Buckeye woman pleads guilty to tax fraud

Latricia Williams, 34, of Buckeye, pleaded guilty on March 20, 2012, to tax fraud and identitiy theft. Before Judge Frederick J. Martone, Williams pleaded to conspiracy to commit the crimes of false claims, wire fraud, and aggravated identity theft.

The indictment alleged that Williams and two others devised a tax fraud scheme to get fraudulent tax refunds by using stolen identities of disabled individuals and by falsely claiming tax credits under the First Time Home Buyer Credit program.

As part of her guilty plea, Williams admitted that she and two others used the stolen identities to commit the tax fraud by filing 180 tax returns to falsely claim more than $1,000,000 in tax refunds.

Williams also admitted that they concealed their fraud by filing the tax returns electronically using their neighbors’ unsecured wireless networks, directing the refunds to prepaid debit card accounts they had obtained under false identities, and recruiting friends and associates to receive the prepaid debit cards by mail at various addresses.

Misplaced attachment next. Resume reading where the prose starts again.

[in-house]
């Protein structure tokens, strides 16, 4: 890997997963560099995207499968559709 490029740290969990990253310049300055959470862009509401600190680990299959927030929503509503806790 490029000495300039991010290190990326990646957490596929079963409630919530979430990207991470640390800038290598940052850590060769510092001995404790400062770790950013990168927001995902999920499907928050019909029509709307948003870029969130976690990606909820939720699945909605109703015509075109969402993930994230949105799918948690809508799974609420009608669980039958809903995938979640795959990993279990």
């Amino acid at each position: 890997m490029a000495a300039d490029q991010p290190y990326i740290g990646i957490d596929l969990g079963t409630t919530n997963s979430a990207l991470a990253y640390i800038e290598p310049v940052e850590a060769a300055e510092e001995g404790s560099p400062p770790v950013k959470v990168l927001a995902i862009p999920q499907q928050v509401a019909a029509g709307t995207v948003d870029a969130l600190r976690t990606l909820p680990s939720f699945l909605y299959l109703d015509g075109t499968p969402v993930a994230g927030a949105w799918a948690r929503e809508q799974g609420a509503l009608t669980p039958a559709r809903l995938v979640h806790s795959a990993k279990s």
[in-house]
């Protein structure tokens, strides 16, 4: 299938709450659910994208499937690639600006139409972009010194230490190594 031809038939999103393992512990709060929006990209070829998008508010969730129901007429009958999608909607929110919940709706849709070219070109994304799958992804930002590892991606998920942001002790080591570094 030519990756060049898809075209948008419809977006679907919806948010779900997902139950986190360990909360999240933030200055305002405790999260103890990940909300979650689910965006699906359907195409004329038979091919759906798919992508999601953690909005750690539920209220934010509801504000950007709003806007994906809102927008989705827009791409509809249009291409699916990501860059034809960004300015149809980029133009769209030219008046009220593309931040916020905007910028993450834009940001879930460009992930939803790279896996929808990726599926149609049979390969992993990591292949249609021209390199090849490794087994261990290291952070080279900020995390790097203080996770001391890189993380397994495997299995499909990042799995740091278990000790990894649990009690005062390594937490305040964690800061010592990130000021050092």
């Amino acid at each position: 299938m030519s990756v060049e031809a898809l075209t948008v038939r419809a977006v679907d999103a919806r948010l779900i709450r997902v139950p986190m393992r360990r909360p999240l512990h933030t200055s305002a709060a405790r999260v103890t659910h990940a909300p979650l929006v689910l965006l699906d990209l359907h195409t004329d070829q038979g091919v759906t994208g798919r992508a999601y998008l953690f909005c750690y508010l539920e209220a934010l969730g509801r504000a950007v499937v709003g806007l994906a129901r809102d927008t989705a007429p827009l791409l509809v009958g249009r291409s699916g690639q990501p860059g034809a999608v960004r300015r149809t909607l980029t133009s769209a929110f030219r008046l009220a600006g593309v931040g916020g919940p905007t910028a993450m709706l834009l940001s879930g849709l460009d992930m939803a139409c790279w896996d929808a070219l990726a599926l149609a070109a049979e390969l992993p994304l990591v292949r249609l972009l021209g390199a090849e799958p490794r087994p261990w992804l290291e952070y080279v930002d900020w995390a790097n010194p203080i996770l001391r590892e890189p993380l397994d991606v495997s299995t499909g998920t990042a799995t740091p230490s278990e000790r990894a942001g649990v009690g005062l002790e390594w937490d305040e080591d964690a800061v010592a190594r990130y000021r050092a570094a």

One of Williams’s co-defendants, Shelton Tanner, was sentenced on February 6, 2012, to five years of imprisonment for his role in the offense.

A conviction for conspiracy carries a maximum penalty of five years imprisonment and a maximum fine of $250,000. Judge Martone, however, is not bound by those guidelines in determining a sentence. Sentencing is set before Judge Martone on June 22, 2012.

The investigation in this case was conducted by the Internal Revenue Service and the Buckeye Police Department.

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